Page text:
BMPs, as members of the TGFβ superfamily, are structurally related to the prototype molecule TGFβ. However, they bind to distinct type II receptors and subsequently activate specific type I serine–threonine kinase receptors.4 While TGFβ receptors phosphorylate Smad2 and Smad3, the BMP signal is transmitted by phosphorylation of Smad1, Smad5 and Smad8. Recent studies have shown that BMP7 opposes the fibrogenic activity of TGFβ by suppressing the nuclear translocation of Smad3 in glomerular mesangial cells40 and pulmonary myofibroblasts.41 In the latter study on pulmonary myofibroblasts using transgenic COL1A2 reporter mice, BMP7 increased the expression of inhibitors of differentiation (Id)2 and 3, and ectopic expression of Id2 and Id3 was found to suppress COL1A2 transcription.41 These results therefore indicate that BMP7 antagonises TGFβ-dependent fibrogenic activity of mouse pulmonary myofibroblasts not only by inhibiting the TGFβ/Smad3 signal but also by inducing Id2 and Id3. It is worth examining whether overexpression of BMP7 suppresses hepatic fibrogenesis through the same mechanisms. BMP7 and TGFβ are also reported to antagonise each other in epithelial-to-mesenchymal transition (EMT),42 which plays an important part in fibrogenesis43 as well as in carcinogenesis. To date, the presence and functional roles of EMT have not been established in the liver.
Antagonistic factors suppressing TGFβ/Smad-stimulated COL1A2 transcription
As TGF-β is a key player in stimulating collagen gene transcription during the progression of liver fibrosis, counter-repression of the TGFβ-stimulated collagen expression would be a potent therapeutic means for preventing organ fibrosis by suppressing excessive collagen deposition in the liver.3,44 Among several growth factors and cytokines, tumour necrosis factor α (TNFα) and interferon (IFN)γ are well known to suppress TGFβ-elicited COL1A2 stimulation. More recently, hepatocyte growth factor (HGF) has also been reported to suppress experimental liver fibrosis. Most of these antagonistic actions are exerted via crosstalk between TGFβ/Smad and other signalling pathways.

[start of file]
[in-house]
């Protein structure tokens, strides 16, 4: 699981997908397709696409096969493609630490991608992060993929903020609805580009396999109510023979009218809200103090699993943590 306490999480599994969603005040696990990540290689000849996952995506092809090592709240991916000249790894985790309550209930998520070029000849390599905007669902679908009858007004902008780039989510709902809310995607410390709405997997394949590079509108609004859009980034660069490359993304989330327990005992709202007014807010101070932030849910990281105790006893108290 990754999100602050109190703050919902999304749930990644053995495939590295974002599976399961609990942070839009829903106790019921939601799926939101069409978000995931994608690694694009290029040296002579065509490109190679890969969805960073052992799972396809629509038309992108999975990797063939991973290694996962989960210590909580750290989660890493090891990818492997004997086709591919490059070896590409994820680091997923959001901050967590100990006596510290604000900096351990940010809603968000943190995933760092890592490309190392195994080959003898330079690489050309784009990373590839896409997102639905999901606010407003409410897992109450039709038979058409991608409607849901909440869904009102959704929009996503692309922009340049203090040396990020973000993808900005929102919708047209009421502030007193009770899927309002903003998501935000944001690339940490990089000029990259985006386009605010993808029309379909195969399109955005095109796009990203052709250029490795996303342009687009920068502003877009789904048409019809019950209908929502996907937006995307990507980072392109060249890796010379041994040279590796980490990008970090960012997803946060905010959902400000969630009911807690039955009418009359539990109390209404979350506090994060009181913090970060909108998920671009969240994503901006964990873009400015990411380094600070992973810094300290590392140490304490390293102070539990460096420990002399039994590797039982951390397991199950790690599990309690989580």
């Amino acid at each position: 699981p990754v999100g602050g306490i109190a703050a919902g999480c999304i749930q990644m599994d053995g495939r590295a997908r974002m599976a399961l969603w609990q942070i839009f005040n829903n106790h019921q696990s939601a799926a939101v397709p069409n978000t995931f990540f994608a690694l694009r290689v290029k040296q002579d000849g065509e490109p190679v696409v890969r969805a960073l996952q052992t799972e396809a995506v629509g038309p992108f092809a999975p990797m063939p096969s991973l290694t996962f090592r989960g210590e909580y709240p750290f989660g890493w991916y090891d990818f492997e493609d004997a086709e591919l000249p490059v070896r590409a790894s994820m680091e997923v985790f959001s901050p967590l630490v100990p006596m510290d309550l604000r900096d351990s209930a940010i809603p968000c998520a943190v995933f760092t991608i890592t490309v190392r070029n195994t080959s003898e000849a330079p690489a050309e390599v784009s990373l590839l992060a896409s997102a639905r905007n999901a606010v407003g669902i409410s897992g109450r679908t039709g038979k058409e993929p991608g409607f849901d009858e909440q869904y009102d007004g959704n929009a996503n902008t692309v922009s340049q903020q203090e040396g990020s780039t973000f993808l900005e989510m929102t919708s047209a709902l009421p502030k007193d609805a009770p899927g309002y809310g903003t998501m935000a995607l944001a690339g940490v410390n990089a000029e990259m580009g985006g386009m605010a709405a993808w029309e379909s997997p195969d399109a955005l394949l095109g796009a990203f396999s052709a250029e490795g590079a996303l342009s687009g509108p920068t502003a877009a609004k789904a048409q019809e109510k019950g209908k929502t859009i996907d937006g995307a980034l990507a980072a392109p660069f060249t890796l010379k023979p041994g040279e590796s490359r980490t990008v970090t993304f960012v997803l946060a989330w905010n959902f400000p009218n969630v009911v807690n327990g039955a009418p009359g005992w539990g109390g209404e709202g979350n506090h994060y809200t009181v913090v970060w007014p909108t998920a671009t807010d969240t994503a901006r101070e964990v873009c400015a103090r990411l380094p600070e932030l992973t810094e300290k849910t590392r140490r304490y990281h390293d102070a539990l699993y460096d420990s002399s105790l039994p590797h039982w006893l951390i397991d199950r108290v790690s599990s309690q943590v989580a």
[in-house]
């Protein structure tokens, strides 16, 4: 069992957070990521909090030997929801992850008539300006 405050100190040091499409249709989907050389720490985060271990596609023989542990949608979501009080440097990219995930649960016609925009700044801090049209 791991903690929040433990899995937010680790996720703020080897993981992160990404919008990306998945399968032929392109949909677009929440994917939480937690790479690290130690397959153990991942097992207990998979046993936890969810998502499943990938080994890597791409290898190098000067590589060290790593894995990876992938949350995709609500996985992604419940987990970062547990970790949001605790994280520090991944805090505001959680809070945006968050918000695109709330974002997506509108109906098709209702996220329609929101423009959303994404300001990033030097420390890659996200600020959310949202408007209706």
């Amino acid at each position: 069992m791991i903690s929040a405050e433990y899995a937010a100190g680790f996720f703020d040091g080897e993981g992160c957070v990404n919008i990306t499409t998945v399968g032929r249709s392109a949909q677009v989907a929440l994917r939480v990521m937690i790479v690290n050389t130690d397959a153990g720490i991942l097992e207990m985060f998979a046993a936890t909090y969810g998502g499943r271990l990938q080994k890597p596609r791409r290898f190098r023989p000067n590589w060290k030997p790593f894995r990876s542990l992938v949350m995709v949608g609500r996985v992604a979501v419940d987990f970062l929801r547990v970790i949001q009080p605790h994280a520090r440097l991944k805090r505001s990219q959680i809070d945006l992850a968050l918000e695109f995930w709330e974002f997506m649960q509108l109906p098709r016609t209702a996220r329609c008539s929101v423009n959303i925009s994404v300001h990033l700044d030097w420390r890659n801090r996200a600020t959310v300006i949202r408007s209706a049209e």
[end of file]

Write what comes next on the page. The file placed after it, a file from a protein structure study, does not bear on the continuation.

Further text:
TGFβ and TNFα exert opposing effects on both synthesis and degradation of type I collagen. Our initial study has revealed that the counter-repression of TGFβ-stimulated COL1A2 transcription by TNFα is mediated through the same TbRE as well as by increasing the amount of a repressor protein bound to the immediately upstream sequence, Box 5A (fig 3).45 It has also been shown that CAAT/enhancer-binding protein β is the major component of the Box 5A-bound complex and mediates the TNFα-elicited COL1A2 repression.46 A subsequent study showed that TNFα-activated nuclear factor κB induced inhibitory Smad7 and suppressed TGFβ/Smad signalling (fig 4).47 On the other hand, others have proposed that TNFα prevents TGFβ/Smad-induced gene transcription through the induction of c-Jun/Jun B interacting with Smad3 and p300/CBP coactivators.48 The latter study showed a good example of a crosstalk between TGFβ/Smad and JNK/Jun signals.
There have been several studies showing the inhibitory effects of IFNγ on collagen expression in both in vitro49,50 and in vivo51,52 experimental systems. With regard to the molecular mechanisms responsible for the inhibitory effects of IFNγ, several studies have shown crosstalk between the TGFβ and IFNγ signalling pathways (fig 4). The IFNγ-responsive element (IgRE) has been mapped to the −161 to −150 sequence of the COL1A2 promoter,53 downstream of the TbRE (fig 4). A Y box binding protein, YB-1, binds to the IgRE and mediates the inhibitory effects of IFNγ on COL1A2 transcription.54 Although IFNγ-induced Smad7 expression via Jak1/Stat1 activation was initially proposed,55 others have reported that Stat1 activated by IFNγ interacts with p300/CBP coactivators and suppresses Smad3/p300-stimulated COL1A2 transcription.56 We have shown that YB-1 counter-represses TGFβ-stimulated COL1A2 transcription by interfering with the Smad3–p300 interaction through its preferential binding to p300.57 More recently, it has been shown that YB-1 activates Smad7 gene transcription.58 Taken together, it is suggested that IFNγ-induced YB-1 inhibits COL1A2 transcription through several different mechanisms and plays a critical role in counter-repressing TGFβ/Smad-stimulated COL1A2 transcription (fig 4).